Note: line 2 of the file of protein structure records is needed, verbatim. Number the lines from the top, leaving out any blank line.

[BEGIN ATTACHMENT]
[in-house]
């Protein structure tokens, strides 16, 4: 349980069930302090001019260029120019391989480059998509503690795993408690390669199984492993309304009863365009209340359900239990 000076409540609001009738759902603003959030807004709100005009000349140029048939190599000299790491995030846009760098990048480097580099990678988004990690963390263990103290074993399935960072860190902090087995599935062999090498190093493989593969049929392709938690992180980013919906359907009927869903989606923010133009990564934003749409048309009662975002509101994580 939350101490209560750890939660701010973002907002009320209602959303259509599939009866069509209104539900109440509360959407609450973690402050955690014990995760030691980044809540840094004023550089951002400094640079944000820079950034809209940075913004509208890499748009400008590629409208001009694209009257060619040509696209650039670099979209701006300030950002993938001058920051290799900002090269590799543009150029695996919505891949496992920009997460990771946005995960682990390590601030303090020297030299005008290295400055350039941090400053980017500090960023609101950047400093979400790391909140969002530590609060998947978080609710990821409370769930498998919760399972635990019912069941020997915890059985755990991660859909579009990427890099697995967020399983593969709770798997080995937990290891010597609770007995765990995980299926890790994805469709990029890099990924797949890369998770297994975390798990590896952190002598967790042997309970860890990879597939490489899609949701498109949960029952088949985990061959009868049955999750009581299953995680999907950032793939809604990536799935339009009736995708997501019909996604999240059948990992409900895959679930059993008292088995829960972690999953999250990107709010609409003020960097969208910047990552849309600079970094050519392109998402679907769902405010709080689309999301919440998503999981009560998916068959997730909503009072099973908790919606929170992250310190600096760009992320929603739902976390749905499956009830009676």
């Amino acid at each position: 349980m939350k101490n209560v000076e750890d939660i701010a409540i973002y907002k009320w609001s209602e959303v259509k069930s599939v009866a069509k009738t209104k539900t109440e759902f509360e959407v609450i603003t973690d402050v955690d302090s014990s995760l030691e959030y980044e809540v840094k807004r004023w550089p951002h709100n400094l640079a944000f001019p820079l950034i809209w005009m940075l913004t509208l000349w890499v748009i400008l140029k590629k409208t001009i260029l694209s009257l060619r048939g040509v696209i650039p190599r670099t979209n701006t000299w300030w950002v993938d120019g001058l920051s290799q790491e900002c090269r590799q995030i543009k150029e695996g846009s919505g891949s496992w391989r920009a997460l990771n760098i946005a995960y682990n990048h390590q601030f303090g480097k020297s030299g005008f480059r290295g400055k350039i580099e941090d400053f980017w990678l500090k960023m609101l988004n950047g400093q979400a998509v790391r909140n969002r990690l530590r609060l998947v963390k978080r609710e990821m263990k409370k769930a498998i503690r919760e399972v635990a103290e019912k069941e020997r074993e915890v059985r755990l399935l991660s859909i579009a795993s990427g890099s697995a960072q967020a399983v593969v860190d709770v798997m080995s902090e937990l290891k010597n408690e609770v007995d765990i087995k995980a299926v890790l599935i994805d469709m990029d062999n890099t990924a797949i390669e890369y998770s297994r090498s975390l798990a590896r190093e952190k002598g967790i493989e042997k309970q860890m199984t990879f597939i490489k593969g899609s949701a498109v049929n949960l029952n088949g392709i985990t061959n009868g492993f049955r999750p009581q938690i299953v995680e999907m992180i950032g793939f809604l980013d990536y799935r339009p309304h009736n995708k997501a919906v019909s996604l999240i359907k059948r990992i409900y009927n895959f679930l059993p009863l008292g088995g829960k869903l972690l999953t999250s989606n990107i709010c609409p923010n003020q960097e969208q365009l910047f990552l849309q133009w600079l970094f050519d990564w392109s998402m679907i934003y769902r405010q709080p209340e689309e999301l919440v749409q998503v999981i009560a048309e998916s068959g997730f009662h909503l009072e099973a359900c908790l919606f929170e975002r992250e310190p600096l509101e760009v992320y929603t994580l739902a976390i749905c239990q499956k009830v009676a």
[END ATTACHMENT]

């Protein structure tokens, strides 16, 4: 349980069930302090001019260029120019391989480059998509503690795993408690390669199984492993309304009863365009209340359900239990 000076409540609001009738759902603003959030807004709100005009000349140029048939190599000299790491995030846009760098990048480097580099990678988004990690963390263990103290074993399935960072860190902090087995599935062999090498190093493989593969049929392709938690992180980013919906359907009927869903989606923010133009990564934003749409048309009662975002509101994580 939350101490209560750890939660701010973002907002009320209602959303259509599939009866069509209104539900109440509360959407609450973690402050955690014990995760030691980044809540840094004023550089951002400094640079944000820079950034809209940075913004509208890499748009400008590629409208001009694209009257060619040509696209650039670099979209701006300030950002993938001058920051290799900002090269590799543009150029695996919505891949496992920009997460990771946005995960682990390590601030303090020297030299005008290295400055350039941090400053980017500090960023609101950047400093979400790391909140969002530590609060998947978080609710990821409370769930498998919760399972635990019912069941020997915890059985755990991660859909579009990427890099697995967020399983593969709770798997080995937990290891010597609770007995765990995980299926890790994805469709990029890099990924797949890369998770297994975390798990590896952190002598967790042997309970860890990879597939490489899609949701498109949960029952088949985990061959009868049955999750009581299953995680999907950032793939809604990536799935339009009736995708997501019909996604999240059948990992409900895959679930059993008292088995829960972690999953999250990107709010609409003020960097969208910047990552849309600079970094050519392109998402679907769902405010709080689309999301919440998503999981009560998916068959997730909503009072099973908790919606929170992250310190600096760009992320929603739902976390749905499956009830009676």